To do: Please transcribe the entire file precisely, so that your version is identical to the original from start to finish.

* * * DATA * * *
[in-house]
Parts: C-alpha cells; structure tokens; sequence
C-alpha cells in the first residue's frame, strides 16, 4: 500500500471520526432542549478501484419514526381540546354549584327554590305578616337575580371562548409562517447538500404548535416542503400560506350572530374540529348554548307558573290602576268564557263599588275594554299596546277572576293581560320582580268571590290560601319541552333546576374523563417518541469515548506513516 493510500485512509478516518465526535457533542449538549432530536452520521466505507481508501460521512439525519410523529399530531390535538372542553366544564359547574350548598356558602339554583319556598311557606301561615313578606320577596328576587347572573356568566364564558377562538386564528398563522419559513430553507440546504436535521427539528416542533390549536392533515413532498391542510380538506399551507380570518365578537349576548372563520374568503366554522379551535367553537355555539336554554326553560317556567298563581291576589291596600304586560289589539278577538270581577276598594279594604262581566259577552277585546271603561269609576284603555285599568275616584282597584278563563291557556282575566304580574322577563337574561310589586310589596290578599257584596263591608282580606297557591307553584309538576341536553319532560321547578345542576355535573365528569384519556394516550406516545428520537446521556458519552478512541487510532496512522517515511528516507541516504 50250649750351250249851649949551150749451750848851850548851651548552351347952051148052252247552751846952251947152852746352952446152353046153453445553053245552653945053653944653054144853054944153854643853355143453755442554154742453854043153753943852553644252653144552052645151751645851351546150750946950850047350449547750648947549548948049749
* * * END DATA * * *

[in-house]
Parts: C-alpha cells; structure tokens; sequence
C-alpha cells in the first residue's frame, strides 16, 4: 500500500471520526432542549478501484419514526381540546354549584327554590305578616337575580371562548409562517447538500404548535416542503400560506350572530374540529348554548307558573290602576268564557263599588275594554299596546277572576293581560320582580268571590290560601319541552333546576374523563417518541469515548506513516 493510500485512509478516518465526535457533542449538549432530536452520521466505507481508501460521512439525519410523529399530531390535538372542553366544564359547574350548598356558602339554583319556598311557606301561615313578606320577596328576587347572573356568566364564558377562538386564528398563522419559513430553507440546504436535521427539528416542533390549536392533515413532498391542510380538506399551507380570518365578537349576548372563520374568503366554522379551535367553537355555539336554554326553560317556567298563581291576589291596600304586560289589539278577538270581577276598594279594604262581566259577552277585546271603561269609576284603555285599568275616584282597584278563563291557556282575566304580574322577563337574561310589586310589596290578599257584596263591608282580606297557591307553584309538576341536553319532560321547578345542576355535573365528569384519556394516550406516545428520537446521556458519552478512541487510532496512522517515511528516507541516504 50250649750351250249851649949551150749451750848851850548851651548552351347952051148052252247552751846952251947152852746352952446152353046153453445553053245552653945053653944653054144853054944153854643853355143453755442554154742453854043153753943852553644252653144552052645151751645851351546150750946950850047350449547750648947549548948049749